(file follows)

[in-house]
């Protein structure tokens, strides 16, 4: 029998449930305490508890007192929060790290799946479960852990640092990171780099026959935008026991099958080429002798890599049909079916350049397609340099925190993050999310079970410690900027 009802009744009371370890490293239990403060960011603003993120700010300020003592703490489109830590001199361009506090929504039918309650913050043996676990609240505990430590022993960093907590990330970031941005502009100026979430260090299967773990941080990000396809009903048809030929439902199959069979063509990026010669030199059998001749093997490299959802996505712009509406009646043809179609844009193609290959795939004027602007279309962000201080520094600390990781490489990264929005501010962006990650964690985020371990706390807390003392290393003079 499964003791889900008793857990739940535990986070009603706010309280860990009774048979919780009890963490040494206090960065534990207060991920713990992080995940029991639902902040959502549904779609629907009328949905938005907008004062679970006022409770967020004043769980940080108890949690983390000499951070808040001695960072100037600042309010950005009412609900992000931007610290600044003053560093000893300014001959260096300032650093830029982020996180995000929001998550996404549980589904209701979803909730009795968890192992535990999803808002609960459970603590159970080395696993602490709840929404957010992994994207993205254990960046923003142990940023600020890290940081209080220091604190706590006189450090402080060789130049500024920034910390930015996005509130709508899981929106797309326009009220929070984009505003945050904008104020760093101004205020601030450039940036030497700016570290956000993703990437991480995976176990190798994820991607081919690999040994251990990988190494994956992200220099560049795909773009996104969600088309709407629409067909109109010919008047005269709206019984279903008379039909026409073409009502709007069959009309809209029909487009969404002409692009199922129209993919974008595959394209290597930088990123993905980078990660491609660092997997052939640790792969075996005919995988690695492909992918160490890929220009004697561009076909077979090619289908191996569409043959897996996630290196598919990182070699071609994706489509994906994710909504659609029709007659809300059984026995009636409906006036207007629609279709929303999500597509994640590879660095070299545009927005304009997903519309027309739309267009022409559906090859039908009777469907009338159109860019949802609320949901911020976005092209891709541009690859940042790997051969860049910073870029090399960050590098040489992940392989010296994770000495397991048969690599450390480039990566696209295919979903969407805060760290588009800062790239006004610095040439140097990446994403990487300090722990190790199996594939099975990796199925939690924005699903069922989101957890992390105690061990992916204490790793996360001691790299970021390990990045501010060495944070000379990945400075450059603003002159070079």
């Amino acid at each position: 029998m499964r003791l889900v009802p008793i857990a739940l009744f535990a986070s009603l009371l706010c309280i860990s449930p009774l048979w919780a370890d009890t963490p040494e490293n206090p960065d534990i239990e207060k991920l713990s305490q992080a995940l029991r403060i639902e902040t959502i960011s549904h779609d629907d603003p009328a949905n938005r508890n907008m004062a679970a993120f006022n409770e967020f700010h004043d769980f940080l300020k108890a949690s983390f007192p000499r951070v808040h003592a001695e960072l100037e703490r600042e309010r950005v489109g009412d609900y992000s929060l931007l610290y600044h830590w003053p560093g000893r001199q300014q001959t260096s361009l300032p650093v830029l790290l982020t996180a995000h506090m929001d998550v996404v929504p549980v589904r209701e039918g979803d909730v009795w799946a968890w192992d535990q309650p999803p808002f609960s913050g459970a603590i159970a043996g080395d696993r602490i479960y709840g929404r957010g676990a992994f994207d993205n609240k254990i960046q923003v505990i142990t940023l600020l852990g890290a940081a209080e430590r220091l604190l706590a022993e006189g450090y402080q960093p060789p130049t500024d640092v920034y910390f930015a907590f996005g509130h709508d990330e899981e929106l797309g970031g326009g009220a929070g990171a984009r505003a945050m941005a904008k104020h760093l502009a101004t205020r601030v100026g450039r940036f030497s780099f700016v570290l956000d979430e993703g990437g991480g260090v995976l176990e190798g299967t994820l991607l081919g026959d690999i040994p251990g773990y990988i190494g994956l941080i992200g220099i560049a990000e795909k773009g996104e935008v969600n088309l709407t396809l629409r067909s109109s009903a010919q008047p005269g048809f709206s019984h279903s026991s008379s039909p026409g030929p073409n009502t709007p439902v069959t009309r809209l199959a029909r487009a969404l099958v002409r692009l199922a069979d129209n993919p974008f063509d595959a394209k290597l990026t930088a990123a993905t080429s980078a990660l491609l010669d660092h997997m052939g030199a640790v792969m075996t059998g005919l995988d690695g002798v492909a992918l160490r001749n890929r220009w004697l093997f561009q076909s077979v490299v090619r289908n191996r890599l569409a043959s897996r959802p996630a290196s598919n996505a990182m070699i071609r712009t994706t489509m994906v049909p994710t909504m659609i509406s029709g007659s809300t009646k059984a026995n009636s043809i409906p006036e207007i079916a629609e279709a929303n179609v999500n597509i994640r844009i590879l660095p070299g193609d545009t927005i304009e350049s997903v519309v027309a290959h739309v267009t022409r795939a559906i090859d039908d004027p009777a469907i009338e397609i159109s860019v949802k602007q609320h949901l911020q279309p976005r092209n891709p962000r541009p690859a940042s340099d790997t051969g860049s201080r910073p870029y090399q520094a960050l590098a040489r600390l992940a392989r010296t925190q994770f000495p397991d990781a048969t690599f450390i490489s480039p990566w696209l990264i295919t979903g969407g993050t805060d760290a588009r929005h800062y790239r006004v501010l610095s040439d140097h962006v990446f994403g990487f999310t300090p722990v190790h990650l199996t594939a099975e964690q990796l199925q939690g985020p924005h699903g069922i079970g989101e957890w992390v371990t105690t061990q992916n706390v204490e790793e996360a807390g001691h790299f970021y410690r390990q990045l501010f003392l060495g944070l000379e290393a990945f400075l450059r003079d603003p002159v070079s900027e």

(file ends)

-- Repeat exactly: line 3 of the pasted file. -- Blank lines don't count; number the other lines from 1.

């Amino acid at each position: 029998m499964r003791l889900v009802p008793i857990a739940l009744f535990a986070s009603l009371l706010c309280i860990s449930p009774l048979w919780a370890d009890t963490p040494e490293n206090p960065d534990i239990e207060k991920l713990s305490q992080a995940l029991r403060i639902e902040t959502i960011s549904h779609d629907d603003p009328a949905n938005r508890n907008m004062a679970a993120f006022n409770e967020f700010h004043d769980f940080l300020k108890a949690s983390f007192p000499r951070v808040h003592a001695e960072l100037e703490r600042e309010r950005v489109g009412d609900y992000s929060l931007l610290y600044h830590w003053p560093g000893r001199q300014q001959t260096s361009l300032p650093v830029l790290l982020t996180a995000h506090m929001d998550v996404v929504p549980v589904r209701e039918g979803d909730v009795w799946a968890w192992d535990q309650p999803p808002f609960s913050g459970a603590i159970a043996g080395d696993r602490i479960y709840g929404r957010g676990a992994f994207d993205n609240k254990i960046q923003v505990i142990t940023l600020l852990g890290a940081a209080e430590r220091l604190l706590a022993e006189g450090y402080q960093p060789p130049t500024d640092v920034y910390f930015a907590f996005g509130h709508d990330e899981e929106l797309g970031g326009g009220a929070g990171a984009r505003a945050m941005a904008k104020h760093l502009a101004t205020r601030v100026g450039r940036f030497s780099f700016v570290l956000d979430e993703g990437g991480g260090v995976l176990e190798g299967t994820l991607l081919g026959d690999i040994p251990g773990y990988i190494g994956l941080i992200g220099i560049a990000e795909k773009g996104e935008v969600n088309l709407t396809l629409r067909s109109s009903a010919q008047p005269g048809f709206s019984h279903s026991s008379s039909p026409g030929p073409n009502t709007p439902v069959t009309r809209l199959a029909r487009a969404l099958v002409r692009l199922a069979d129209n993919p974008f063509d595959a394209k290597l990026t930088a990123a993905t080429s980078a990660l491609l010669d660092h997997m052939g030199a640790v792969m075996t059998g005919l995988d690695g002798v492909a992918l160490r001749n890929r220009w004697l093997f561009q076909s077979v490299v090619r289908n191996r890599l569409a043959s897996r959802p996630a290196s598919n996505a990182m070699i071609r712009t994706t489509m994906v049909p994710t909504m659609i509406s029709g007659s809300t009646k059984a026995n009636s043809i409906p006036e207007i079916a629609e279709a929303n179609v999500n597509i994640r844009i590879l660095p070299g193609d545009t927005i304009e350049s997903v519309v027309a290959h739309v267009t022409r795939a559906i090859d039908d004027p009777a469907i009338e397609i159109s860019v949802k602007q609320h949901l911020q279309p976005r092209n891709p962000r541009p690859a940042s340099d790997t051969g860049s201080r910073p870029y090399q520094a960050l590098a040489r600390l992940a392989r010296t925190q994770f000495p397991d990781a048969t690599f450390i490489s480039p990566w696209l990264i295919t979903g969407g993050t805060d760290a588009r929005h800062y790239r006004v501010l610095s040439d140097h962006v990446f994403g990487f999310t300090p722990v190790h990650l199996t594939a099975e964690q990796l199925q939690g985020p924005h699903g069922i079970g989101e957890w992390v371990t105690t061990q992916n706390v204490e790793e996360a807390g001691h790299f970021y410690r390990q990045l501010f003392l060495g944070l000379e290393a990945f400075l450059r003079d603003p002159v070079s900027e």